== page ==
That merry gossip Miss D-, who has lately become part of the set at my soirees, tells me that Sir B- W-'s fearsome old mother has come to Town, desiring (or ordering) him to accompany her to Bath, as she has been advised by her physician to take the waters there. The on-dit, she adds, is that she is extremely desirous to see grandchildren, and is determined to see him married and in the way to providing them.
While this was a blow to my plans that he might make an honest woman of Miss G- (it being not unknown for men of his rank to marry their mistresses), I am persuaded that he is unlikely to cast her off, being a man of habit and unlike Mr O'D, no indiscriminate womaniser.
So it thus perchanced that he was not present at my next soiree.
We were already a convivial group - Miss G- at cards with Mr H- and General Y-, Mr F- discoursing with Mr B-, Misses L- and McK- looking over their music, &C, when Hector shows in Mr E-, Sir Z- R-, and an unknown gentleman wearing clerical bands. Mr E- and Sir Z-R- kiss my hand, which has become the custom for my regular visitors, and introduce their dear friend Mr T-, who is in Town and staying with Mr E-. Calling on the latter to go together to my soiree, Sir Z- R- persuades Mr T-, with whom he is now well-acquainted after his sketching excursion to see the wombatt, to come along with them. For I told him, Madame C-, that he will not find genteeler or more elegant company or better conversation anywhere in London.
Mr T- is by no means as old as I had imagined: not above thirty at my estimation, somewhat plain but by no means ugly, with bright brown eyes that scan the company after he makes his bow.
Had he been expecting flaunting doxies he must have been disappointed: Miss G- it is true is as usual somewhat decolletee, but far less than many duchesses; Misses L- and McK- have come from a drawing-room recital; Miss A-, being quite nauseated with the elaborate costumes she is obliged to wear on-stage, goes into company very simply attired; and Miss D- affects an almost Quakerish plainness of dress, though moves in such a fashion as to give glimpses of her very fine ankles.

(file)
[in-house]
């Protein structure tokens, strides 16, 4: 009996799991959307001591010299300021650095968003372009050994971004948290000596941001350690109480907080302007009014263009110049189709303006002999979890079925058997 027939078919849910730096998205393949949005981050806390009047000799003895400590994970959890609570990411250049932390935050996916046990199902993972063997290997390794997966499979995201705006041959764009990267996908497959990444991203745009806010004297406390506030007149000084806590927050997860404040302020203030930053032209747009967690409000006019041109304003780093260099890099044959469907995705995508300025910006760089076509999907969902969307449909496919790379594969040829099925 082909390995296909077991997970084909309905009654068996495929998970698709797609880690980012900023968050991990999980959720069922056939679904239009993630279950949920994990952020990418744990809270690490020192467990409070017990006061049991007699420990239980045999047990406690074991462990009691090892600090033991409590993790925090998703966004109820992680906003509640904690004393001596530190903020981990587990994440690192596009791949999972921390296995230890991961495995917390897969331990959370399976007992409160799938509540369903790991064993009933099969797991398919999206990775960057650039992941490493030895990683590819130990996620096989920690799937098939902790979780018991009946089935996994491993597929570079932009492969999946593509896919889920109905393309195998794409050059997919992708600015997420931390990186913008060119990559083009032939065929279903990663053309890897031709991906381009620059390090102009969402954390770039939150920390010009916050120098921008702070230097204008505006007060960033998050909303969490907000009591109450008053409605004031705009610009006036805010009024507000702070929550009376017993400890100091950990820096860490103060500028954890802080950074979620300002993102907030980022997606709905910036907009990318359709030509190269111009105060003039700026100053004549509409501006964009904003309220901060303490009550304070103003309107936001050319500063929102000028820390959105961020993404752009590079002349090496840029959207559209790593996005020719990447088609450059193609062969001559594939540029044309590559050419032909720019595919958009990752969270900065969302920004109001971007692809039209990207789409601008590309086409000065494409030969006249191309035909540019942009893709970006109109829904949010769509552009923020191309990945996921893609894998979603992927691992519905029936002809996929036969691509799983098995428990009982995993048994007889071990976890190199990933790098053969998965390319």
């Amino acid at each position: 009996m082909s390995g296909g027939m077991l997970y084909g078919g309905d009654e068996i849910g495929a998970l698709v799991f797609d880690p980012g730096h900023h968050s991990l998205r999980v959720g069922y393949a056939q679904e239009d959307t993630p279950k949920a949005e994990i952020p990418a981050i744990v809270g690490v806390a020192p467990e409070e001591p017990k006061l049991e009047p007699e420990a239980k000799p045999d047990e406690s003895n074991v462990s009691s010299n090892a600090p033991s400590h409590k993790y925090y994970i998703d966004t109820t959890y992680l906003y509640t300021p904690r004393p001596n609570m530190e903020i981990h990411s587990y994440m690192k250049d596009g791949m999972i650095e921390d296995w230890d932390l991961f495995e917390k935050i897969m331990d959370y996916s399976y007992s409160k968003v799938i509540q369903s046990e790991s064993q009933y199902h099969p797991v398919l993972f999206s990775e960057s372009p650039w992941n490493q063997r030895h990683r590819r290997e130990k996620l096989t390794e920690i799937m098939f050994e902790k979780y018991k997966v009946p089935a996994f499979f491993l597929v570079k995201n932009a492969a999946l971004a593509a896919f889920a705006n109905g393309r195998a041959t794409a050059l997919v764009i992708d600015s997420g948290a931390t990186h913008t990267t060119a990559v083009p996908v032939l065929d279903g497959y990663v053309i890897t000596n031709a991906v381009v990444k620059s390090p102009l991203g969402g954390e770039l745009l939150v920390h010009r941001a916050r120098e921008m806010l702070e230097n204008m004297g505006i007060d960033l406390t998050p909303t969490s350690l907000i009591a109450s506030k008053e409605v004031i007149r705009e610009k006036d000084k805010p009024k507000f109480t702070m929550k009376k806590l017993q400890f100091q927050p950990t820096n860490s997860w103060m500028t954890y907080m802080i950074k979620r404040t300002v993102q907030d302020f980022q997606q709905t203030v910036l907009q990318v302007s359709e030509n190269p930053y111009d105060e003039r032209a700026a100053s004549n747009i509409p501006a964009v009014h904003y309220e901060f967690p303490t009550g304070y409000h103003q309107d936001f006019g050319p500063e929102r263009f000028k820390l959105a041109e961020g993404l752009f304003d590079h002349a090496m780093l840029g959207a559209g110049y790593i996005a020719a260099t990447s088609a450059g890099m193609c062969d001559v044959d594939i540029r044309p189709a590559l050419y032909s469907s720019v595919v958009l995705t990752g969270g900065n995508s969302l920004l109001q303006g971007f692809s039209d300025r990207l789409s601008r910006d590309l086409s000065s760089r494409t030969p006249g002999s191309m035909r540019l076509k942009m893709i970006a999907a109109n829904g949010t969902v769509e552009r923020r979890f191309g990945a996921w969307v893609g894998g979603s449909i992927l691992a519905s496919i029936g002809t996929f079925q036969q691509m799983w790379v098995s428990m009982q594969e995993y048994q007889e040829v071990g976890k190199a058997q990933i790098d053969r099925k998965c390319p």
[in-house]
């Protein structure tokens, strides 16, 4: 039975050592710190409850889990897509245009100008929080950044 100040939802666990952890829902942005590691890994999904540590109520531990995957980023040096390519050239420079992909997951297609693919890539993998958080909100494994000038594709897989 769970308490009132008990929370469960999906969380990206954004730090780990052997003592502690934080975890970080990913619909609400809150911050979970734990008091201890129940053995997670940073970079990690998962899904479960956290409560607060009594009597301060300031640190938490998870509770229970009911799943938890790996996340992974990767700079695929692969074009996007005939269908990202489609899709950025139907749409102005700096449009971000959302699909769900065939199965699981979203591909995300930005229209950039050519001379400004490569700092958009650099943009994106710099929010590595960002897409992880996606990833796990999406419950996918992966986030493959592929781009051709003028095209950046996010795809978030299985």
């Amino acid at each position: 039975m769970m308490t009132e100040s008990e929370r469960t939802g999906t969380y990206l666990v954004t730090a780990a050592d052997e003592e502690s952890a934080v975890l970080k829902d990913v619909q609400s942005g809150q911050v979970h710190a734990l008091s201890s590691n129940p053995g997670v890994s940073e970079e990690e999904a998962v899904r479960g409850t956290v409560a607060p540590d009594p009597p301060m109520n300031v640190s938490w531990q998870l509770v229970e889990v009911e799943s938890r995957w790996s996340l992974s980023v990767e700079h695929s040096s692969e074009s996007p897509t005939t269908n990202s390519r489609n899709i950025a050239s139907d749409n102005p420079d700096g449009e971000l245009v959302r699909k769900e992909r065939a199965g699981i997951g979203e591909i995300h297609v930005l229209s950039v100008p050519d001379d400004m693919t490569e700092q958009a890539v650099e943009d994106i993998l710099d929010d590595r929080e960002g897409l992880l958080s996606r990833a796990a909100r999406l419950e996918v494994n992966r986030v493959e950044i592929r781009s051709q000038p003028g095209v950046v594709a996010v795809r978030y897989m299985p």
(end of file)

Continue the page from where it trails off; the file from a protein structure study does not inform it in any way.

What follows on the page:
Mr E- notes Mr F- is of the company and goes over to invite him to visit his laboratory. Mr T-'s gaze falls on the gaming table and he stiffens like a pointer, with an expression as of a schoolboy that spies a pastry-shop. I am about to introduce him to Mr P-, who will hold him in conversation about The Stage for as long as he can, but I am thwarted by Sir Z- R- laying a hand on my arm and desiring a word.
As I turn with an agreeable smile to Sir Z- R- I see Mr T- head for the card table like a greyhound loos'd from the slips. I have seen about the place, says Sir Z- R-, a woman like an African Queen. I am commissioned for a large canvas of the embassy of the Queen of Sheba to King Solomon and she is my very notion of that lady, who is reported black.
That, says I, is my housemaid, Phoebe, sister to Hector (and this recalls to me my intention of promoting her housekeeper and finding an undermaid). She is indeed a fine figure of a woman. Sir Z- R- beseeches me to ask whether she will sit to him for his painting, and I agree to do so, with only the proviso that I trust he will pay her generously, and that Hector may chaperone her. He is also a fine figure, remarks Sir Z- R-, and would serve as a model for her guard.
It is now too late to prevent Mr T- joining the card players, and I see the famous supposed diamond bracelet flashing on Miss G-'s arm as she displays her lovely hands in cutting and dealing the cards and distributing counters. In comes Mr N- to further distract with apologies for his lateness, being about the business of the nation in Whitehall, and making me some foolish compliments. I introduce him to Miss D-, Mr P- he already knows.
Mr F- and Mr E- are chatting by the supper table. Mr E- turns to me and remarks that my chef seems to understand very well the chymical processes that turn uncomestible materials into exquisite delights for the palate. I had not, says I, previously thought in such terms of the matter, and I do not employ a chef, but would match my cook Seraphine against any of them. Oh, says Mr E-, doubtless she proceeds on innate instinct and a little tradition. Mr F- comments that it has seemed to him that Seraphine is constantly developing her art and indeed, is a bold experimentalist of the kitchen. Really, says Mr E-, I would very much desire converse with her. I respond that I should have to ask her whether this would be agreeable to her.
At the card table, Mr H- and General Y- have long since departed, casting up their hands at Mr T-'s facility. He and Miss G- were for some while at some two-handed game, but have now moved to the chess-board which I keep set up lest anyone fancy a match, and because it is a very finely carved set. I would that I could think the low conversation between the two heads bent over the board was all of rooks and knights and pawns, but cannot persuade myself that this is so.
That horse, I fear, has bolted and it will prove futile now locking the stable door.